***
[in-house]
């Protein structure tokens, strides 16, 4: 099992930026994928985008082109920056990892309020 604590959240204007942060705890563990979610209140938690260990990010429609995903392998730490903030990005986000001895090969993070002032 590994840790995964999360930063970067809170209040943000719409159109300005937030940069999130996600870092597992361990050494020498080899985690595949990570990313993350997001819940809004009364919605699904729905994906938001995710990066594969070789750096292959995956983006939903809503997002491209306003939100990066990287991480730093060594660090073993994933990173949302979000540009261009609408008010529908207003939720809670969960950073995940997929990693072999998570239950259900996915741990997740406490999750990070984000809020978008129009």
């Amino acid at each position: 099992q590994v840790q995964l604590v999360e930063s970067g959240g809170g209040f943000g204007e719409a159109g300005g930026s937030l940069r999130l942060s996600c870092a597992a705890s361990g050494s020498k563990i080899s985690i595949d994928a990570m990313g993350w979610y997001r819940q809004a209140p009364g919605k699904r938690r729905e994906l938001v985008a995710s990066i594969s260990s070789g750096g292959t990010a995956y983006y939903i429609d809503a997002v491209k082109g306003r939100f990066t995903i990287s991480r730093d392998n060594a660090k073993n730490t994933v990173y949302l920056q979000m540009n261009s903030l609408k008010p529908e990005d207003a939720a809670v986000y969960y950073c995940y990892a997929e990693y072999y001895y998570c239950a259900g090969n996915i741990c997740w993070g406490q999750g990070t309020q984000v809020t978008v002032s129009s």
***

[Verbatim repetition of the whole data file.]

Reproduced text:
[in-house]
């Protein structure tokens, strides 16, 4: 099992930026994928985008082109920056990892309020 604590959240204007942060705890563990979610209140938690260990990010429609995903392998730490903030990005986000001895090969993070002032 590994840790995964999360930063970067809170209040943000719409159109300005937030940069999130996600870092597992361990050494020498080899985690595949990570990313993350997001819940809004009364919605699904729905994906938001995710990066594969070789750096292959995956983006939903809503997002491209306003939100990066990287991480730093060594660090073993994933990173949302979000540009261009609408008010529908207003939720809670969960950073995940997929990693072999998570239950259900996915741990997740406490999750990070984000809020978008129009």
């Amino acid at each position: 099992q590994v840790q995964l604590v999360e930063s970067g959240g809170g209040f943000g204007e719409a159109g300005g930026s937030l940069r999130l942060s996600c870092a597992a705890s361990g050494s020498k563990i080899s985690i595949d994928a990570m990313g993350w979610y997001r819940q809004a209140p009364g919605k699904r938690r729905e994906l938001v985008a995710s990066i594969s260990s070789g750096g292959t990010a995956y983006y939903i429609d809503a997002v491209k082109g306003r939100f990066t995903i990287s991480r730093d392998n060594a660090k073993n730490t994933v990173y949302l920056q979000m540009n261009s903030l609408k008010p529908e990005d207003a939720a809670v986000y969960y950073c995940y990892a997929e990693y072999y001895y998570c239950a259900g090969n996915i741990c997740w993070g406490q999750g990070t309020q984000v809020t978008v002032s129009s």